SF Resource Officers Protect Kids & Staff
April 30, 2013 9:30 PM
South Dakota school districts have the option of placing guns in the hands of teachers, administrative staff and janitors.
This is followed by Governor Dennis Daugaard's signature on the school sentinel bill this March.
While many school districts in the surrounding area say they would not let school staff carry guns on campus, districts have been exploring alternatives.
School districts in Sioux Falls and Harrisburg have resource officers, which are supplied by local law enforcement.
Apart from the officers’ number one job of protecting students and staff, they build relationships with the kids and some officials even call their assigned schools, their second home.
"I get to be a police officer, which I love and a teacher, which I love," said Neal.
Marty Neal has been a resource officer at Whittier Middle School for the past seven years.
"I look at these as my kids, I have a few naughty ones, I have a lot of good ones and I have some that tend to go back and forth, it's just like real life," said Neal.
Protecting students and staff is his number one priority, wearing an extra 18 pounds of protection gear, including pepper spray, an asp baton and of course, his glock which is fully loaded.
"Two magazines, each one carrying 15 bullets," said Neal.
The protective gear is necessary for emergency situations, such as an event one Whittier teacher recalled like it was yesterday.
"I don't know what we'd do without him here," said Lynne Hawk, an eighth grade teacher.
Last fall, Whittier was put on lockdown, after a person barricaded themselves in their home across the street from the middle school.
"The initial response was shock and what do we do now, but I knew he was there and I knew whatever he said to do we needed to do and same with my students, we just followed instructions," said Hawk.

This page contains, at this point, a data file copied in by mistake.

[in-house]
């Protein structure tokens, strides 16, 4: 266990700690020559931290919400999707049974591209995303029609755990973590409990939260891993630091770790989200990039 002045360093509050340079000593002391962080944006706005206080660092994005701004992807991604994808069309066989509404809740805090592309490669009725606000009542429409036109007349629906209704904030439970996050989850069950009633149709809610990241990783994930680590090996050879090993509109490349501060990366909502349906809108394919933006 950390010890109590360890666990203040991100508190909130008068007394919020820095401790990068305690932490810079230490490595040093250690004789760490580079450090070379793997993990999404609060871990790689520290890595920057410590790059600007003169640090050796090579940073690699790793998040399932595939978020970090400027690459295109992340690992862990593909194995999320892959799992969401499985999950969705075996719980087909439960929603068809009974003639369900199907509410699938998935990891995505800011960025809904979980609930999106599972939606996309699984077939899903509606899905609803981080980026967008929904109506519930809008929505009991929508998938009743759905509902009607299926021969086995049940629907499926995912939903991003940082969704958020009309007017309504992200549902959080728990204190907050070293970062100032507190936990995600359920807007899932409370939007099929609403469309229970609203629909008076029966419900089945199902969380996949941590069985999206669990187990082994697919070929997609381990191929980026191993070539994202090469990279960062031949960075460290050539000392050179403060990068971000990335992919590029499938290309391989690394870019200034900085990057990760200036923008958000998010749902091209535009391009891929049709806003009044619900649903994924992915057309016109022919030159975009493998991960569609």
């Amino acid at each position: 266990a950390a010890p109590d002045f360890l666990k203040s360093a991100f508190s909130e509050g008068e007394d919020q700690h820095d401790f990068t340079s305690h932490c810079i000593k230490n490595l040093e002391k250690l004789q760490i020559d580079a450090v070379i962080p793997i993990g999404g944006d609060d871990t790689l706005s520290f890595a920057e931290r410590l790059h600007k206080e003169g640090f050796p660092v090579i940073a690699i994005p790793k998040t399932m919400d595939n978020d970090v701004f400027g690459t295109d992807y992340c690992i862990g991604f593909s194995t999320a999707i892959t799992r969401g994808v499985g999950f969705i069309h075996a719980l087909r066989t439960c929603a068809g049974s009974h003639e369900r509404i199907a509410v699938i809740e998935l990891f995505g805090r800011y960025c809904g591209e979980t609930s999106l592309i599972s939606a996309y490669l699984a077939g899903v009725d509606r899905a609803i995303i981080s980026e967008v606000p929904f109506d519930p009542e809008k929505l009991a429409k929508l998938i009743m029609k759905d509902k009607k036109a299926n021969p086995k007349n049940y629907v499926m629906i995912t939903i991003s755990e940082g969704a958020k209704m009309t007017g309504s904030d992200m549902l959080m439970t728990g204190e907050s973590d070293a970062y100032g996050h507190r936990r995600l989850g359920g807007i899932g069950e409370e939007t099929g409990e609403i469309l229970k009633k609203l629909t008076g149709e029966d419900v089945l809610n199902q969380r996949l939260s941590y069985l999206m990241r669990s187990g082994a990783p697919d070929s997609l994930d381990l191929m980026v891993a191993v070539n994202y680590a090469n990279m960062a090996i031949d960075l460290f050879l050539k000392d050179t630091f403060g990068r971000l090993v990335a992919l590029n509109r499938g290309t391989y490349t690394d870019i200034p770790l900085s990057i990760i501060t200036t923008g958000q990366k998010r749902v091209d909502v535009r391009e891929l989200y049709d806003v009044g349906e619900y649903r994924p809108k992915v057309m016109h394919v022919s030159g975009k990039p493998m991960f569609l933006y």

Apart from keeping students and staff safe, Neal said his role shares a deeper meaning.
"It's about establishing relationships and seeing when children are starting to go downhill in certain areas, bring them in, mentor them, talk to them, get to know the families," said Neal.
With Neal's retirement just over five years away, saying goodbye to the school he's grown to love will be a difficult task.
"These hallways have become home to me, the artwork on the walls, the happy birthday stickers on the lockers, I'm going to miss everything about it," said Neal.
Sioux Falls school district resource officers are members of law enforcement, who go through police training such as defense tactics, firearm and active shooting training.
Police officers who want to become a SRO go through an application and interview process to be selected.
Although, smaller school districts in the state have looked into resource officers, some districts have ran into the issue of funding additional security jobs.